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New Zealand on verge of victory after five weeks of strict measures sees numbers plummet

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In hand: Jacinda Ardern, New Zealand’s prime minister, has strong public support after dealing well with difficult situations in the past. Photo: AFP via Getty

In hand: Jacinda Ardern, New Zealand’s prime minister, has strong public support after dealing well with difficult situations in the past. Photo: AFP via Getty

POOL/AFP via Getty Images

In hand: Jacinda Ardern, New Zealand’s prime minister, has strong public support after dealing well with difficult situations in the past. Photo: AFP via Getty

For five weeks, New Zealanders have endured some of the toughest lockdown conditions anywhere in the world.

The rules were conveyed loudly, clearly and frequently: no socialising with anyone outside your household; no beach swimming or boating; no holidays; no hiking; no children's playgrounds; no weddings; no funerals; no haircuts; and no restaurants or even Uber Eats.

"Educational" police roadblocks - and, in about 500 cases, prosecution - faced anyone failing to comply with the "stay home and save lives" mantra of Jacinda Ardern, the prime minister.

Now, the country appears to be on the verge of victory.

This week, health officials announced that infection rates had fallen low enough to hope that the island nation had achieved effective elimination of the disease, and Ms Ardern lifted some, but not all, of the restrictions.

From today, New Zealanders can visit fast-food outlets, buy takeaway coffee, purchase plants from garden centres and visit some family members living outside their household.

"I feel like Sir Edmund Hillary at base camp ready to attack the mountain," said Murray Traill, a McDonald's franchise owner, as he switched on the fryer to serve his first customer at 5am.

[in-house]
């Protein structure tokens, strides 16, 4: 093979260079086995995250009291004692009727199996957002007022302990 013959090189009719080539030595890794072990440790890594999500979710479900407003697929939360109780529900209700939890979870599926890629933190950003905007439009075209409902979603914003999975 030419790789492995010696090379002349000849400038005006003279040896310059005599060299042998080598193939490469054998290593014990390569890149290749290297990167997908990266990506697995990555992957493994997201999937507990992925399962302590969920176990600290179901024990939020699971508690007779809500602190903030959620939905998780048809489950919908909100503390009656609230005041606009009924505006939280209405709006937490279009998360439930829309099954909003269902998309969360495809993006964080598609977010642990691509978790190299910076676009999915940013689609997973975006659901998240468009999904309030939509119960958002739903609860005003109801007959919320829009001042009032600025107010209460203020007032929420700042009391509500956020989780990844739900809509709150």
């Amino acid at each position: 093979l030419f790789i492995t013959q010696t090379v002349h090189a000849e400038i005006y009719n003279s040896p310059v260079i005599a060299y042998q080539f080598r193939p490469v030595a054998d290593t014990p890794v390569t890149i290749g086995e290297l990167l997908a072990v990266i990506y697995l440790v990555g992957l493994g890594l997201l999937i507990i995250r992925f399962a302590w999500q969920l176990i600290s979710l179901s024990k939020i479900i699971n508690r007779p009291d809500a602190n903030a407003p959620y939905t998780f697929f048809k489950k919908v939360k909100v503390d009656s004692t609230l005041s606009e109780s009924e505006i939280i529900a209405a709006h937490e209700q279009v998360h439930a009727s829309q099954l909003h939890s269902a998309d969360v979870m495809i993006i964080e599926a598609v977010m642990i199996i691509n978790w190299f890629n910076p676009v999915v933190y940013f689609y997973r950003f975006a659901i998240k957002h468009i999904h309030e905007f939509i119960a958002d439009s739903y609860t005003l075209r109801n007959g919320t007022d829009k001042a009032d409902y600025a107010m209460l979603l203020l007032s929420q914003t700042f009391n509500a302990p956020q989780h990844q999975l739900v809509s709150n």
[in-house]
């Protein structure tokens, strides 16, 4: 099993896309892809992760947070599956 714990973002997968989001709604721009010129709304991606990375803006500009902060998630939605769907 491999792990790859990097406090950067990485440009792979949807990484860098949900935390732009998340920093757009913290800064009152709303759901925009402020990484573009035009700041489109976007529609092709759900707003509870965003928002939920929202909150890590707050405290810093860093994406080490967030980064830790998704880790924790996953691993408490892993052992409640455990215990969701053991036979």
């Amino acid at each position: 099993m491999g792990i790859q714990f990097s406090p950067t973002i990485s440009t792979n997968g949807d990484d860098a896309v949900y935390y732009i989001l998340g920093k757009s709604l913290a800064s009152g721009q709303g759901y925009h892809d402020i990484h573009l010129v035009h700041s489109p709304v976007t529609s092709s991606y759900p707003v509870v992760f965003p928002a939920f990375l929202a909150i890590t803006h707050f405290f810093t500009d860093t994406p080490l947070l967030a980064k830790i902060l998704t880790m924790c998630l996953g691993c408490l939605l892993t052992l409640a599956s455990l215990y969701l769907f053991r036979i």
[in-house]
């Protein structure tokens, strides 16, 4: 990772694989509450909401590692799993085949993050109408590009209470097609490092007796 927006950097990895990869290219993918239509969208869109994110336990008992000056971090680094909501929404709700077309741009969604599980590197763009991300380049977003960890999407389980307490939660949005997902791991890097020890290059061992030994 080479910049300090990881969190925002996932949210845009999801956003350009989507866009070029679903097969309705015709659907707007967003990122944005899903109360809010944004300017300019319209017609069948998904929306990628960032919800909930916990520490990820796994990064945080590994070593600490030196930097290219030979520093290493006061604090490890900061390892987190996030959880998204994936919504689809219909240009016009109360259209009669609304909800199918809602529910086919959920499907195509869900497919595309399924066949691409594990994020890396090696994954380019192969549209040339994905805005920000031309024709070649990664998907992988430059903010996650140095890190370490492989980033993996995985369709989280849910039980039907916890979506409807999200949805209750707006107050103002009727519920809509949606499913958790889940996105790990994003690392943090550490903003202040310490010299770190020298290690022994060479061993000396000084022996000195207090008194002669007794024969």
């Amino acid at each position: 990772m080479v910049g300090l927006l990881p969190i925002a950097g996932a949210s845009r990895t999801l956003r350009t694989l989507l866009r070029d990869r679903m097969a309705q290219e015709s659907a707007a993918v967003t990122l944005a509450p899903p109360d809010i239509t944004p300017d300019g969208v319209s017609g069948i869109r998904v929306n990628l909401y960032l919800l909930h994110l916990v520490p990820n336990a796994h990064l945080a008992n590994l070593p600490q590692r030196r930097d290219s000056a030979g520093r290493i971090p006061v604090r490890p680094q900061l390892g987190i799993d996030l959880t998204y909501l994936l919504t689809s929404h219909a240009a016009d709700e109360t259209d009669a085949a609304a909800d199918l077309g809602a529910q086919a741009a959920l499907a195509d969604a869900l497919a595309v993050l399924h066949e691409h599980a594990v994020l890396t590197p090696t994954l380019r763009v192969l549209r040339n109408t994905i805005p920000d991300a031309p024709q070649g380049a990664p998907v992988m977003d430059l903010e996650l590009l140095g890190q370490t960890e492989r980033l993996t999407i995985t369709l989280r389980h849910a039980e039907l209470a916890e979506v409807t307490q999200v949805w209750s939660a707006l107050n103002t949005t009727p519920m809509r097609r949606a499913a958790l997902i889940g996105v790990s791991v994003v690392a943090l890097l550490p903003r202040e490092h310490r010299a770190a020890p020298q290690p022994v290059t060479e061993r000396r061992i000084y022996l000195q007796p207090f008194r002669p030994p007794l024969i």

He was expecting a busy day. Traffic controllers have been hired and police prepared to deal with frustrated customers facing long queues for their first takeaway in weeks.

"I am not sure how much longer we could have kept going," said Margaret Fullon, a florist in Wellington.

"It is really too soon to say if the sales we are now allowed to do under the new conditions will provide enough income. But we have no other choice, and this is better than being completely closed."

The guidelines are still stricter than most nations' highest-alert level.

Some school gates have been unlocked and classrooms disinfected - but only for children of parents employed in "essential services".

Shops can resume trading, but customers must phone ahead or go online to make orders, and collect goods from pavements outside the store, or have them couriered.

Swimming at local beaches is allowed but only near the shoreline, and building and construction labourers can only work if they can keep apart from colleagues.

Families may now hold funerals to bury their loved ones - provided they are attended by no more than 10 people.

Initial modelling for the epidemic in New Zealand was dire. Predictions included 14,000 fatalities, two-thirds of the population infected and up to 32,000 needing hospital care, 4,000 potentially requiring ventilators.

But the country went into the crisis with several advantages. It has a well-developed health service, a population of just five million and a government that had already won the confidence of the public following its handling of the 2019 terrorist attack in Christchurch and the volcanic eruption at White Island.

Its geographic isolation, always problematic in market terms, also proved an unexpected blessing.

Knowing that the concept of isolation was woven into the fabric of Kiwi life, culture and identity, Ms Ardern moved quickly to lead the country into a total lockdown long before many larger nations with more infections.

It wasn't without moments of panic. When Ms Ardern imposed the level-four lockdown, Kiwis bought enough toilet paper to last several years and alcohol sales went up 1,800pc.

But by and large, people embraced the restrictions. And it appears to have paid off. New Zealand has recorded just 19 deaths and 1,469 cases of Covid-19, of which 1,180 have since recovered.

Studies showing new infection rates in the low single digits "give us confidence that we have achieved our goal of elimination", Dr Ashley Bloomfield, director general of health, said yesterday, though he cautioned it did not mean the virus was gone completely. (© Daily Telegraph, London)

Irish Independent